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What is it?
Saddle sores include a range of skin conditions seen in the pelvic/genital region of cyclists. They occur as a result of moisture, pressure and friction where athletes sit on the bike seat (saddle). 

Saddle sores are thought to develop over time, starting with simple chafing of the skin over the buttocks, genital region and inner thigh. If ignored, the areas can become open sores, which are a more severe form of injury due to damage to the top layers of skin. Inflammation can also occur around the hair follicles (“folliculitis”) and result in painful bumps on the skin. The most severe sores involve the development of an abscess or deep skin infection that may be filled with, or drain, pus. 


  • Excess friction and pressure
  • Poorly fitting bike or saddle
  • Poorly padded shorts
  • Long bike rides without proper training

Sports Medicine Evaluation and Treatment
Chafing and minor sores do not typically require evaluation by a physician and can be treated with time off from riding, or making changes to the bike, saddle or clothing. More severe sores or infections, especially those that are painful, red or draining pus require medical attention. A sports medicine physician will perform a history and physical exam to determine the severity. 

The physician may prescribe skin creams treatment such as cortisone, anti-fungal or anti-bacterial preparations.  If an abscess or nodule has developed, the wound may need to be drained and oral antibiotics may be necessary.

Injury Prevention
Tips to prevent development of skin issues in cyclists include wearing proper bike shorts that help keep the area dry, and reducing repetitive forces and friction between the skin and saddle surface.  Shaving the area should be avoided as this irritates the hair follicles and can introduce skin bacteria into the follicles. Various synthetic pads within bike shorts, called chamois, can help reduce injury. Athletes should properly wash shorts between rides. Lubricants such as chamois cream (carried by most biking stores) or petroleum jelly products can also be used to help reduce friction. It is important to adequately clean the skin using soap and water after rides.  A “bike fit” should be performed with focus on changing the type of saddle, adjusting the seat height and tilt, and proper handlebar position to help with reducing pressure in areas of concern. Sometimes seats with cutouts or modified noses can help.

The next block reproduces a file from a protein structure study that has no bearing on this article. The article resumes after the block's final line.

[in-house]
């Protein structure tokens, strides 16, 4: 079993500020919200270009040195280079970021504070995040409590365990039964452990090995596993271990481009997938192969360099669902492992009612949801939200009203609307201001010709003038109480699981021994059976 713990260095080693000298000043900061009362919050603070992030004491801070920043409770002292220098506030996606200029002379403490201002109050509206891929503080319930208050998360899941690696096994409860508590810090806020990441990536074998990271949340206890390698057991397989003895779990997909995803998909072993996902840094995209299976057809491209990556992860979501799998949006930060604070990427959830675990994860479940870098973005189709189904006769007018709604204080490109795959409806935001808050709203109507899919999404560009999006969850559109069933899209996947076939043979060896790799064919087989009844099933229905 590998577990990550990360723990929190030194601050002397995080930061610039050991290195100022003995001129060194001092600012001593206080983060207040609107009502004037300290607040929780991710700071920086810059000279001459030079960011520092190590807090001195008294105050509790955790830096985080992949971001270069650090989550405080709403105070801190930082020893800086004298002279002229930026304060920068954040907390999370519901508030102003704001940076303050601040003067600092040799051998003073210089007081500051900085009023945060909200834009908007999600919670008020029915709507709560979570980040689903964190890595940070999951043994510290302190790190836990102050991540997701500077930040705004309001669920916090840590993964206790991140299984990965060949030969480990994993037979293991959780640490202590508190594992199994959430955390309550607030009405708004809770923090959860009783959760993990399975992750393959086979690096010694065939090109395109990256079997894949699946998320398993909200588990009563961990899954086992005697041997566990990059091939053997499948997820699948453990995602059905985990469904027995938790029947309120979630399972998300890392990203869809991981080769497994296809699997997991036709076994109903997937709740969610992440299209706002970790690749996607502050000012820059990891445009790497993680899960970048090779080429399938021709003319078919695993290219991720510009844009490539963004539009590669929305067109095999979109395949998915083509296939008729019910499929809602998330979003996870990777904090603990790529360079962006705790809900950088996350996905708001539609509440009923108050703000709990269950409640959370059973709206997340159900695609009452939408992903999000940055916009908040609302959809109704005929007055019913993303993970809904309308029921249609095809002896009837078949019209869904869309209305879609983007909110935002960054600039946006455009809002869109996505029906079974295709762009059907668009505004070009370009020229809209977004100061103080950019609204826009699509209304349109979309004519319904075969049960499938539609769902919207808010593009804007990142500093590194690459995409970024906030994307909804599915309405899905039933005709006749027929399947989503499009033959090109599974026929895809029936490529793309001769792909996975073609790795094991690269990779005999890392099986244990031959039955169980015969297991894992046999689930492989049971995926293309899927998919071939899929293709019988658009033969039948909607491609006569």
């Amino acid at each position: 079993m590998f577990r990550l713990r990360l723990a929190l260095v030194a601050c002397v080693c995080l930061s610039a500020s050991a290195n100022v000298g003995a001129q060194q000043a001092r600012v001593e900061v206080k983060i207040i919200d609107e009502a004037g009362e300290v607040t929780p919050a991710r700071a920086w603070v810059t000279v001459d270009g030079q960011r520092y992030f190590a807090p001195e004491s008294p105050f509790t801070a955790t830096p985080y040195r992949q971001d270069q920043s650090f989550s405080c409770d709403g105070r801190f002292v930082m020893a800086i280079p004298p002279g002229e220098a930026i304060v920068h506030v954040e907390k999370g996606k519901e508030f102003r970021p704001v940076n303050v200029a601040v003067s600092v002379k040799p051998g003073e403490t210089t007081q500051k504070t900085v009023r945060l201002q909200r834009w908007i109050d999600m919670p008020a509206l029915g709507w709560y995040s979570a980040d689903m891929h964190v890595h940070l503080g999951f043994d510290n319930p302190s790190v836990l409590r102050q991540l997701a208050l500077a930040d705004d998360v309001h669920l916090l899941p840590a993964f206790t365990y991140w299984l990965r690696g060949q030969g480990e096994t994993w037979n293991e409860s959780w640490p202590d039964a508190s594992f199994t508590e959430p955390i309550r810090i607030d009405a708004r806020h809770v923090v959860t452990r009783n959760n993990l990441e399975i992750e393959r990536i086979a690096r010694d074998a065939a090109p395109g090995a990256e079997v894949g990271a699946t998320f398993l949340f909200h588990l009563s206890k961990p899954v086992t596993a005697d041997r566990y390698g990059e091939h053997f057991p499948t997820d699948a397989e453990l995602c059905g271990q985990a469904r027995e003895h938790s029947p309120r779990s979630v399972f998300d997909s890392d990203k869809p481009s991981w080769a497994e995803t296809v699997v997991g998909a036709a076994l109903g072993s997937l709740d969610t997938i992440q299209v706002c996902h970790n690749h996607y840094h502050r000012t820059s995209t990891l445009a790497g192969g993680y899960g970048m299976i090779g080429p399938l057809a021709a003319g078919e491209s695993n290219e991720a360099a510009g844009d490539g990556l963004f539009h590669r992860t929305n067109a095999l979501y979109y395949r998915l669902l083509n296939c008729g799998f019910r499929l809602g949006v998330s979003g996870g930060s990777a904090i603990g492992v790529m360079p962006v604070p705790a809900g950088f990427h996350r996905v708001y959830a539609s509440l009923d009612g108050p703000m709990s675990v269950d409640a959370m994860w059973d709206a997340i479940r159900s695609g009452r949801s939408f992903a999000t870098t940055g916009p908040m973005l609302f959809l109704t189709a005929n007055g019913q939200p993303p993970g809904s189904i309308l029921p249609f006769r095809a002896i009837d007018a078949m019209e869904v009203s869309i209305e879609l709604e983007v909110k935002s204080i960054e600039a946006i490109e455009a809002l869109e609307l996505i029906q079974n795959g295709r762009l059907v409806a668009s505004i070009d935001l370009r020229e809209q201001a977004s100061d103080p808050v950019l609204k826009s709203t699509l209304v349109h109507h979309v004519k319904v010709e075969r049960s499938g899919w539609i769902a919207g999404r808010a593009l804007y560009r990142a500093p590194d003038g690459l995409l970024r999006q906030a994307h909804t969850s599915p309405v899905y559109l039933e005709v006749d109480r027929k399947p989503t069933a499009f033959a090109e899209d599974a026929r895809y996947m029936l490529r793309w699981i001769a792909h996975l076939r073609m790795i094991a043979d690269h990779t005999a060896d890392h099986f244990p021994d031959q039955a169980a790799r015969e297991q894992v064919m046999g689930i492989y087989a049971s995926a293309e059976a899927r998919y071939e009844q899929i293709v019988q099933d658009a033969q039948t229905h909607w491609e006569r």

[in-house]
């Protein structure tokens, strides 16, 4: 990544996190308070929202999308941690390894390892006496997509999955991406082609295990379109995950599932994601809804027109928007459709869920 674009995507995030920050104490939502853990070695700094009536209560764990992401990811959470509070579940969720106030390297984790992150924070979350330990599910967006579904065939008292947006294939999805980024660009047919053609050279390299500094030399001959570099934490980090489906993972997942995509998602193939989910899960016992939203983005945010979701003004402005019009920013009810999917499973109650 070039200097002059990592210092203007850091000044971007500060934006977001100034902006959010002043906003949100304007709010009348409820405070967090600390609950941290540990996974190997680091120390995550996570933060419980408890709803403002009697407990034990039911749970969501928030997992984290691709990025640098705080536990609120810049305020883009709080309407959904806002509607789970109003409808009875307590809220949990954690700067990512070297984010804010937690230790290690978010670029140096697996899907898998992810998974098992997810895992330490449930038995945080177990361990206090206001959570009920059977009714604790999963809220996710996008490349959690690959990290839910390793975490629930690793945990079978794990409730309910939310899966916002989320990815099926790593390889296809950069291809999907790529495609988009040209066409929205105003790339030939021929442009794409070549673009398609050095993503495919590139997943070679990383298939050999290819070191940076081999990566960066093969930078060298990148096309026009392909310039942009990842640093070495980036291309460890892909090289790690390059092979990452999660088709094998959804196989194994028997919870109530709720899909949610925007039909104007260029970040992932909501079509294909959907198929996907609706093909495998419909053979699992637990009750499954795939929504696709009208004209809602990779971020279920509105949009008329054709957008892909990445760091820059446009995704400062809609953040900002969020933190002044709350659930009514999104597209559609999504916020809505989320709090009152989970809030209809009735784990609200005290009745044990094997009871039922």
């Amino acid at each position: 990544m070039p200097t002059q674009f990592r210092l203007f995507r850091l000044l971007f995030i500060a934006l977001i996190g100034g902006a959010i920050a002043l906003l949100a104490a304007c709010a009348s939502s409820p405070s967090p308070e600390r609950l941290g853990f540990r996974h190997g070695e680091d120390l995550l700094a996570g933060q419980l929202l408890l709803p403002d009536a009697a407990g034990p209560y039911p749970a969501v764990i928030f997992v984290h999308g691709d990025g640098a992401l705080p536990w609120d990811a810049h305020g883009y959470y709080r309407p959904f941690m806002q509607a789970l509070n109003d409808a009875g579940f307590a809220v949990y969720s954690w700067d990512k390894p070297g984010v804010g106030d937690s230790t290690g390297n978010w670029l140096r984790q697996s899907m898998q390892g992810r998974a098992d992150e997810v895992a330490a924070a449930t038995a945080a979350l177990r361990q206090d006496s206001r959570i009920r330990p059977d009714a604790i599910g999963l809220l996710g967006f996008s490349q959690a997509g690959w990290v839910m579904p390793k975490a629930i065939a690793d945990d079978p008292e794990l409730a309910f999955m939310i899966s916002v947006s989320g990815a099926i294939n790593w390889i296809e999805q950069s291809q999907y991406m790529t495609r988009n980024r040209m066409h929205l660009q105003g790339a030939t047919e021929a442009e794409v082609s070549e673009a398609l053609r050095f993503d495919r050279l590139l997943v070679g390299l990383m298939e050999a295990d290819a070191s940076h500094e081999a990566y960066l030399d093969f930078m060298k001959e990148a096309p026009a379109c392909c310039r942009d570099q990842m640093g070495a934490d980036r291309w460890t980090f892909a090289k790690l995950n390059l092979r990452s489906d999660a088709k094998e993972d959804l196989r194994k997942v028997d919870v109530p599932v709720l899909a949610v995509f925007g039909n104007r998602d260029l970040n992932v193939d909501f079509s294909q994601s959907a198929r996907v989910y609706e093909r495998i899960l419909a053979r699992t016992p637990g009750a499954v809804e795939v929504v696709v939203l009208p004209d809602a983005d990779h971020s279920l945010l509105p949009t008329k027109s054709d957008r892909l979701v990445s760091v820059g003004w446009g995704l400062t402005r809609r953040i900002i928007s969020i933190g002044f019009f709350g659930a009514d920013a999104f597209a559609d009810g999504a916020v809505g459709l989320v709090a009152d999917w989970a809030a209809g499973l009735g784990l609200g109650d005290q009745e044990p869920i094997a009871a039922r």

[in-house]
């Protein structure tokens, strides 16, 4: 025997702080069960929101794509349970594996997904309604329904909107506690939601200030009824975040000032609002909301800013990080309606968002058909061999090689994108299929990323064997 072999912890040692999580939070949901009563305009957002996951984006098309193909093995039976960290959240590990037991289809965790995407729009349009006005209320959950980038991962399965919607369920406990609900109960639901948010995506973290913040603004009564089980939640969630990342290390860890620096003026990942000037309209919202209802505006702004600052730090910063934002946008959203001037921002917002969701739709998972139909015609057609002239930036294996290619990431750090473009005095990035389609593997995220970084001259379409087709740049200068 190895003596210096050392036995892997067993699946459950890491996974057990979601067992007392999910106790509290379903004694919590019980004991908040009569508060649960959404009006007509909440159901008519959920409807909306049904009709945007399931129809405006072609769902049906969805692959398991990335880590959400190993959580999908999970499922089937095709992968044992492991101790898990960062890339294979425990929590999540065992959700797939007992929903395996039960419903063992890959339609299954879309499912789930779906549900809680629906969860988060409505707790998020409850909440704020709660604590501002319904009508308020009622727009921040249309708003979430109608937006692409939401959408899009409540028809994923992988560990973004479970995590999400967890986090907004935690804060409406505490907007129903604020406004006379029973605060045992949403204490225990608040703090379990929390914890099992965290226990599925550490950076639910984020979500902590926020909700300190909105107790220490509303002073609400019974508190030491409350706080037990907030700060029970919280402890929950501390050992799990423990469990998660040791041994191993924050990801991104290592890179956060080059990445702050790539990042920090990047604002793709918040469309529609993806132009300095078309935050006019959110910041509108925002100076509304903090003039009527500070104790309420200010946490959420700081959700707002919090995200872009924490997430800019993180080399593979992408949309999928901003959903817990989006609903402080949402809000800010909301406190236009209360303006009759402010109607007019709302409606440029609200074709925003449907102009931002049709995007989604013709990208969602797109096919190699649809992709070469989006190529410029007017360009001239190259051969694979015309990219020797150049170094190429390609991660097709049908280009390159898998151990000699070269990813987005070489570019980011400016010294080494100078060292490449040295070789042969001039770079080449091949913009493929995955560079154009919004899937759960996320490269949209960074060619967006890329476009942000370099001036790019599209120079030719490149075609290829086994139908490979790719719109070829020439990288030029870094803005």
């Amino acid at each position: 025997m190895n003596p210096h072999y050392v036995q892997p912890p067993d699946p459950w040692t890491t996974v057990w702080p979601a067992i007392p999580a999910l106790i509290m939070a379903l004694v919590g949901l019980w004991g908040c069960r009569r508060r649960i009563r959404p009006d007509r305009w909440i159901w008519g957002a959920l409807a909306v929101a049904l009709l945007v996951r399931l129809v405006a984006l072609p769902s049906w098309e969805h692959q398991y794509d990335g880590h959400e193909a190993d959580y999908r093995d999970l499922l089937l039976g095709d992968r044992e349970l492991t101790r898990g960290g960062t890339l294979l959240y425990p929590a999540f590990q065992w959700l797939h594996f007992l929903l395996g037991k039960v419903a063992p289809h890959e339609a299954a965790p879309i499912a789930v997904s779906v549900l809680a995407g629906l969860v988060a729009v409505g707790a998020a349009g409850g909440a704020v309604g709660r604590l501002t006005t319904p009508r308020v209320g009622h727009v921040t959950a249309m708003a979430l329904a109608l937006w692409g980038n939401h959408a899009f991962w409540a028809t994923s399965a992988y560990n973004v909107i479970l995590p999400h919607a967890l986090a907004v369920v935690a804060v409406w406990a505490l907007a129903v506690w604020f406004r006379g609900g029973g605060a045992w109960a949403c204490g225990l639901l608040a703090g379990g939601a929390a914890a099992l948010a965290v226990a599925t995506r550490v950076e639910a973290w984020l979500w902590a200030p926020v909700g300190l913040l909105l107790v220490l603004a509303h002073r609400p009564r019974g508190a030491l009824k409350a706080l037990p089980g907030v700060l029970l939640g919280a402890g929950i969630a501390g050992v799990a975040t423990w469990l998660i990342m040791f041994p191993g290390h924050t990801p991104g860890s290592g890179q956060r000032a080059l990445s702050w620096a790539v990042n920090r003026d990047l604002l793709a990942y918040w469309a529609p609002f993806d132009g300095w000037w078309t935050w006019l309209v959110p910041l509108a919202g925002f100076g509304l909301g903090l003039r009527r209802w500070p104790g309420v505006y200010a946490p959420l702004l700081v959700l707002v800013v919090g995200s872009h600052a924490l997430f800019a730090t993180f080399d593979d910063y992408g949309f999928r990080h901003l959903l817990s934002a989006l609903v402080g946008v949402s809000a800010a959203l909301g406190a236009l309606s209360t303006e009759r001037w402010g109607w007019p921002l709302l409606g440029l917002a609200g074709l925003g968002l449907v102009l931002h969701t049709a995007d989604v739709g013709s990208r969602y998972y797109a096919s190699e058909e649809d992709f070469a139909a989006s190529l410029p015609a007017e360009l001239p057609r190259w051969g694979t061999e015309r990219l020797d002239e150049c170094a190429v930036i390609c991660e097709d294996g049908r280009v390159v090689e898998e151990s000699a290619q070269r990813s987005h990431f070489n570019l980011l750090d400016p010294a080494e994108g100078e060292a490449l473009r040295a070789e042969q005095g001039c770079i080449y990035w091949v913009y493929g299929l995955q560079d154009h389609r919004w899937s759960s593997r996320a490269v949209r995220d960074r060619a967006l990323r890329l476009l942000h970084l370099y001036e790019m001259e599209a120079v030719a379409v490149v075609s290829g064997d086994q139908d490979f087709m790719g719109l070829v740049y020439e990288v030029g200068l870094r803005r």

Return to Play
Returning to cycling with saddle sores is dependent on symptoms. If the athlete has an active bacterial skin infection, especially if it is making him/her feel poorly, the physician may limit his/her cycling. Tips for returning without worsening sores are to shorten rides, allow a day between rides, use moisture barriers and/or chamois creams as needed, ensure use of clean, breathable biking shorts, use of a seat with good fit, and washing with a good antibacterial soap after rides. If sores worsen despite riding, the athlete may need to cross train off the bike for a few weeks.

AMSSM Member Authors: BJ Deimel, MD and Chris Madden, MD

Category: Cycling, Hip and Groin,






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